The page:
Thursday, July 31, 2003

Stop Discriminating Against Me

Let's suppose I were a member of the Datholic religion, one with a long and venerated history. Church doctrine of my particular religion clearly came down against women's suffrage and any participation by women in government. In fact, the head of my church, the Tope, came out very strongly against women voting, and in fact decreed that all Datholic members of government, to remain in good standing, must fight to end the immorality of female political participation in all its forms. Now, it's true that not all Datholics followed this particular doctrine, and definitely true that not all Datholics who followed it personally felt that the State should actually outlaw it. But, nonetheless the Tope thought this one was pretty important.

And me, being a 50 year old judge being nominated to the federal bench, had made it clear in numerous writings that I personally felt that it was abomination for women to be allowed to vote or play any role in legislative or judicial leadership positions of any sort. And, in my past as a judge I'd made some rather bizarre rulings with respect to employment gender discrimination suits filed by women against state and local governments. In addition, I'd made it fairly clear that I felt that God's law trumped that of the State. These two points together demonstrating to reasonable observers that I would be incapable of making legal rulings based on the law instead of my own religious beliefs.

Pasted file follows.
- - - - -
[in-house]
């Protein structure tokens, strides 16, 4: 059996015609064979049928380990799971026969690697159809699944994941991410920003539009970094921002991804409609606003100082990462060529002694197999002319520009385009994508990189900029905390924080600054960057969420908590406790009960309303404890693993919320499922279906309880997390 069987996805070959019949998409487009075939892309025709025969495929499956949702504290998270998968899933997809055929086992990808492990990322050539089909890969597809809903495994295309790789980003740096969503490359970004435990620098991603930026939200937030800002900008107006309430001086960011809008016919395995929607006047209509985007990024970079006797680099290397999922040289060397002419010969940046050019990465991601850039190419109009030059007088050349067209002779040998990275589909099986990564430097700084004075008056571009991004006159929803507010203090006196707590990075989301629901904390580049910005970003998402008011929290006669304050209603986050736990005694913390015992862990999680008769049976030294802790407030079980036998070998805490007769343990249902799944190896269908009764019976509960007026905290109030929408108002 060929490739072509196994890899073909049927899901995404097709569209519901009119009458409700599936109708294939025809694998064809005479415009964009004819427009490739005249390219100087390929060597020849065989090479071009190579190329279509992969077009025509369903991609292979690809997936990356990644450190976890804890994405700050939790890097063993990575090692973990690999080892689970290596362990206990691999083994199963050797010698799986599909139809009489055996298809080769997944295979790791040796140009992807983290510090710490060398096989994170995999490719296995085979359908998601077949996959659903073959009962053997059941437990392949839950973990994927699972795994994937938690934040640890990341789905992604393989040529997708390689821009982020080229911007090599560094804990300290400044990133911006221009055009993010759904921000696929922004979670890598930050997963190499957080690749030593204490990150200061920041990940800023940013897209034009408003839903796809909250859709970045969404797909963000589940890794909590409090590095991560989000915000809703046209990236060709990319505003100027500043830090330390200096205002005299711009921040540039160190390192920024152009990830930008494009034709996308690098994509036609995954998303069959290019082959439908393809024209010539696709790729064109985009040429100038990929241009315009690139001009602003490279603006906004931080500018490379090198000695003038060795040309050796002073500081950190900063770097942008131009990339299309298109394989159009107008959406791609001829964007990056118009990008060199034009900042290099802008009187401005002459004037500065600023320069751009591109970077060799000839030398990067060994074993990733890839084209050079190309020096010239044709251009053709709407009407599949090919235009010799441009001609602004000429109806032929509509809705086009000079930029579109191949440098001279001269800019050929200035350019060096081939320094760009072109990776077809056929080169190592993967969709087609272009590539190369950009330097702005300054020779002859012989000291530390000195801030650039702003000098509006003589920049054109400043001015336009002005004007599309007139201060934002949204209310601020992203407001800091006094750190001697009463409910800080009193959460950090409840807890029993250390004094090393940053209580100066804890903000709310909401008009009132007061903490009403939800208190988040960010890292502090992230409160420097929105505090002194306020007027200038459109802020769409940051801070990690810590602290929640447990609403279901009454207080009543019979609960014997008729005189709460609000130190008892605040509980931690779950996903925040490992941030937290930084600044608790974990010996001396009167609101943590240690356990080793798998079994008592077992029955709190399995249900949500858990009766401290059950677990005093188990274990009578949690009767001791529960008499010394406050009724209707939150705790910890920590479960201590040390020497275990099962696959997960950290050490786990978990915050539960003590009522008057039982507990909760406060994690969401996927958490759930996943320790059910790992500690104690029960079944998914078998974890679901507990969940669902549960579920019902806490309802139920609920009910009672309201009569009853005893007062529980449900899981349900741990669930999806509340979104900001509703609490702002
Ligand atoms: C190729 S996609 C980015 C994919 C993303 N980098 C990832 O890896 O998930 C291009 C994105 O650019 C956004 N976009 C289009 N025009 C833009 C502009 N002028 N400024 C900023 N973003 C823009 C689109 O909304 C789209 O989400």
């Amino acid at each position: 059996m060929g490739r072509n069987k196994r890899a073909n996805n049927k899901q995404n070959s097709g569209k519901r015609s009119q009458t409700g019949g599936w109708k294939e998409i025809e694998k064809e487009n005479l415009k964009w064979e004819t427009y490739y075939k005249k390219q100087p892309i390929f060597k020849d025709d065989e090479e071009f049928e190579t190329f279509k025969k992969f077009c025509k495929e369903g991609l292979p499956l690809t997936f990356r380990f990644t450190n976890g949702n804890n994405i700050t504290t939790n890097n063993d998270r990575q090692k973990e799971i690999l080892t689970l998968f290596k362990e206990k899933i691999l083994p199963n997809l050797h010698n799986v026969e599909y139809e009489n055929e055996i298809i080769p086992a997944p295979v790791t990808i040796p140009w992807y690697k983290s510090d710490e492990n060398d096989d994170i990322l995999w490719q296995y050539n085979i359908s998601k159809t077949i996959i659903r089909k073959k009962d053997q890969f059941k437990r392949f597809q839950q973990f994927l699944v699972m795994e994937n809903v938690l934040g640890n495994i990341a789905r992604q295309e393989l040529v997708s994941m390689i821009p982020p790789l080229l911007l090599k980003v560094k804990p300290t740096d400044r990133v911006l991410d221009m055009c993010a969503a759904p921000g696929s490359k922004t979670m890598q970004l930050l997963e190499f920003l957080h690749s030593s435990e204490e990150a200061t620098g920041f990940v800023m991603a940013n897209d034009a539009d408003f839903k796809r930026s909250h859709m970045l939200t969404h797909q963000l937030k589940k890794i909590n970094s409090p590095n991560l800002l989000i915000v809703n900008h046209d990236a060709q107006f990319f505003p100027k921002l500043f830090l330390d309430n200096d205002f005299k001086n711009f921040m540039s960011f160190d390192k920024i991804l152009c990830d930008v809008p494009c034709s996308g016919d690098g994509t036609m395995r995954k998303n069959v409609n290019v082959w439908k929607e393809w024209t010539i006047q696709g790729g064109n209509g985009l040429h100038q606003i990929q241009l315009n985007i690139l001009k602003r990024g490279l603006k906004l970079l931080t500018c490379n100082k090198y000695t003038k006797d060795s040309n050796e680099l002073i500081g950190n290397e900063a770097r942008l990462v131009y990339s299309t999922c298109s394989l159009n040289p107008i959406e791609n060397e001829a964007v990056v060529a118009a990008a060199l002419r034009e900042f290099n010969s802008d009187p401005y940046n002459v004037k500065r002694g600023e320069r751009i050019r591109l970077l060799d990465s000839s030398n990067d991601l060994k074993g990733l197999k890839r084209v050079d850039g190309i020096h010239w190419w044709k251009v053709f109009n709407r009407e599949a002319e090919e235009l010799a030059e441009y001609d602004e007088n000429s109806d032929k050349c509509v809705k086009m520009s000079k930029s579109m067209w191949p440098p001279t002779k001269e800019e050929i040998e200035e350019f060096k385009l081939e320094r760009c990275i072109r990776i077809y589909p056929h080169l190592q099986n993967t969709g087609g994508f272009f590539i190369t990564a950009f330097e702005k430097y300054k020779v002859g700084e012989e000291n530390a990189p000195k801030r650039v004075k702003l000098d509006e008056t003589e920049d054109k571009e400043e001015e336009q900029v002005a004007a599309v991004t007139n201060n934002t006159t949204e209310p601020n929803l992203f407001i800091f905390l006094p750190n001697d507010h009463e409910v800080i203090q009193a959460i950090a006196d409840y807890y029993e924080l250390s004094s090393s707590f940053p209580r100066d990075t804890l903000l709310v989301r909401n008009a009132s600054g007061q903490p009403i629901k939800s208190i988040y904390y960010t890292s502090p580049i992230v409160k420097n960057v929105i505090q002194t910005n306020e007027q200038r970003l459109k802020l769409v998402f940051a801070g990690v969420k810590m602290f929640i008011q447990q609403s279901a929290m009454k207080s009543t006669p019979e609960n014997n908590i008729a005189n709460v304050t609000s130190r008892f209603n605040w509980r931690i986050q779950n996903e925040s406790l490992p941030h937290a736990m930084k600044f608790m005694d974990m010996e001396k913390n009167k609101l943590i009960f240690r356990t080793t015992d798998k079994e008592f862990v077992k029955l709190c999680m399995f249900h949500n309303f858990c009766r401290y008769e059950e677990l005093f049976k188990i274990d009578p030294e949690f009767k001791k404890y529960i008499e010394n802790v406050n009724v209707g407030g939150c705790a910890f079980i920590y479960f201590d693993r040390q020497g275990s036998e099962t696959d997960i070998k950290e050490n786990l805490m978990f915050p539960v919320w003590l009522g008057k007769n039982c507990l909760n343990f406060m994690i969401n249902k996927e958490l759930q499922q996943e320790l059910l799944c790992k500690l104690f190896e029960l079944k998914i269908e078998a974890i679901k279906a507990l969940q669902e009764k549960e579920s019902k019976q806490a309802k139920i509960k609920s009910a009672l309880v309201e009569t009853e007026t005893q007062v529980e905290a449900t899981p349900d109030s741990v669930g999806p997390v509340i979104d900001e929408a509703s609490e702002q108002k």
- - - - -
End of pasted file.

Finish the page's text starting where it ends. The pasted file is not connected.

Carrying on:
Would it be appropriate to claim that people objecting to my nomination were discriminating against Datholics in government?